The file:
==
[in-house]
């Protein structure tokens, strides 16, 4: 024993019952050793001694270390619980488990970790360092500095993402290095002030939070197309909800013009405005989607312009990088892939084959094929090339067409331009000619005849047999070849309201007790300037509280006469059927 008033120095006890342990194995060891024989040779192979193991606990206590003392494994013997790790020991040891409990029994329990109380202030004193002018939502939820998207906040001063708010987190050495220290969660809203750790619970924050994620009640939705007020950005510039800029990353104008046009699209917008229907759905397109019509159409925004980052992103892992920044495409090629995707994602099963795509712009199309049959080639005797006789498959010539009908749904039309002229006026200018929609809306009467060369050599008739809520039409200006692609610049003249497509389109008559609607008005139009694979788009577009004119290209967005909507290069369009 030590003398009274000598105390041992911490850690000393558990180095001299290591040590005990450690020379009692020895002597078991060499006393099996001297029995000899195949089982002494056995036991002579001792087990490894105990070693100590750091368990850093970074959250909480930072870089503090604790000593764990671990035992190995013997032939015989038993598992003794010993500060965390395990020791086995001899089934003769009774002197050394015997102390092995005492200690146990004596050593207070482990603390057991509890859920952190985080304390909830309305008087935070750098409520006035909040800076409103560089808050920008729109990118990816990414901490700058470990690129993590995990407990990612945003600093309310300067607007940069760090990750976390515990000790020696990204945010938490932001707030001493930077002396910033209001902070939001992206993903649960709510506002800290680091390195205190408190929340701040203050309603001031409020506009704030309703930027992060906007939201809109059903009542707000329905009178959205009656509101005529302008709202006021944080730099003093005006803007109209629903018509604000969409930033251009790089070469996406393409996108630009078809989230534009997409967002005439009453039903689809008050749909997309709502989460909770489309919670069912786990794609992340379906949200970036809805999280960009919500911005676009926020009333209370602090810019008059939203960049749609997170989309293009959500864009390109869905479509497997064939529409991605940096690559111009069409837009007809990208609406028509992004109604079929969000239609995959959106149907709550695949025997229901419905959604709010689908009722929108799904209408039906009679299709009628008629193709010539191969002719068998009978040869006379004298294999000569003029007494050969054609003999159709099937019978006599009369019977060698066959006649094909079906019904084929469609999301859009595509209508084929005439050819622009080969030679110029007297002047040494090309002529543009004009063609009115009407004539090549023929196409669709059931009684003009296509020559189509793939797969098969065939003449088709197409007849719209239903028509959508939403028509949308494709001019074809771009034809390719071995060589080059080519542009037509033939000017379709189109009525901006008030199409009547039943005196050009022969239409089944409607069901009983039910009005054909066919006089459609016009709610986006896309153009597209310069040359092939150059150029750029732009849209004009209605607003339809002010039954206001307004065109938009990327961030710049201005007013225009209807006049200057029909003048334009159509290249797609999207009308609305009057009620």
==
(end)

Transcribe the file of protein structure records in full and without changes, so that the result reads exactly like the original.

[in-house]
């Protein structure tokens, strides 16, 4: 024993019952050793001694270390619980488990970790360092500095993402290095002030939070197309909800013009405005989607312009990088892939084959094929090339067409331009000619005849047999070849309201007790300037509280006469059927 008033120095006890342990194995060891024989040779192979193991606990206590003392494994013997790790020991040891409990029994329990109380202030004193002018939502939820998207906040001063708010987190050495220290969660809203750790619970924050994620009640939705007020950005510039800029990353104008046009699209917008229907759905397109019509159409925004980052992103892992920044495409090629995707994602099963795509712009199309049959080639005797006789498959010539009908749904039309002229006026200018929609809306009467060369050599008739809520039409200006692609610049003249497509389109008559609607008005139009694979788009577009004119290209967005909507290069369009 030590003398009274000598105390041992911490850690000393558990180095001299290591040590005990450690020379009692020895002597078991060499006393099996001297029995000899195949089982002494056995036991002579001792087990490894105990070693100590750091368990850093970074959250909480930072870089503090604790000593764990671990035992190995013997032939015989038993598992003794010993500060965390395990020791086995001899089934003769009774002197050394015997102390092995005492200690146990004596050593207070482990603390057991509890859920952190985080304390909830309305008087935070750098409520006035909040800076409103560089808050920008729109990118990816990414901490700058470990690129993590995990407990990612945003600093309310300067607007940069760090990750976390515990000790020696990204945010938490932001707030001493930077002396910033209001902070939001992206993903649960709510506002800290680091390195205190408190929340701040203050309603001031409020506009704030309703930027992060906007939201809109059903009542707000329905009178959205009656509101005529302008709202006021944080730099003093005006803007109209629903018509604000969409930033251009790089070469996406393409996108630009078809989230534009997409967002005439009453039903689809008050749909997309709502989460909770489309919670069912786990794609992340379906949200970036809805999280960009919500911005676009926020009333209370602090810019008059939203960049749609997170989309293009959500864009390109869905479509497997064939529409991605940096690559111009069409837009007809990208609406028509992004109604079929969000239609995959959106149907709550695949025997229901419905959604709010689908009722929108799904209408039906009679299709009628008629193709010539191969002719068998009978040869006379004298294999000569003029007494050969054609003999159709099937019978006599009369019977060698066959006649094909079906019904084929469609999301859009595509209508084929005439050819622009080969030679110029007297002047040494090309002529543009004009063609009115009407004539090549023929196409669709059931009684003009296509020559189509793939797969098969065939003449088709197409007849719209239903028509959508939403028509949308494709001019074809771009034809390719071995060589080059080519542009037509033939000017379709189109009525901006008030199409009547039943005196050009022969239409089944409607069901009983039910009005054909066919006089459609016009709610986006896309153009597209310069040359092939150059150029750029732009849209004009209605607003339809002010039954206001307004065109938009990327961030710049201005007013225009209807006049200057029909003048334009159509290249797609999207009308609305009057009620």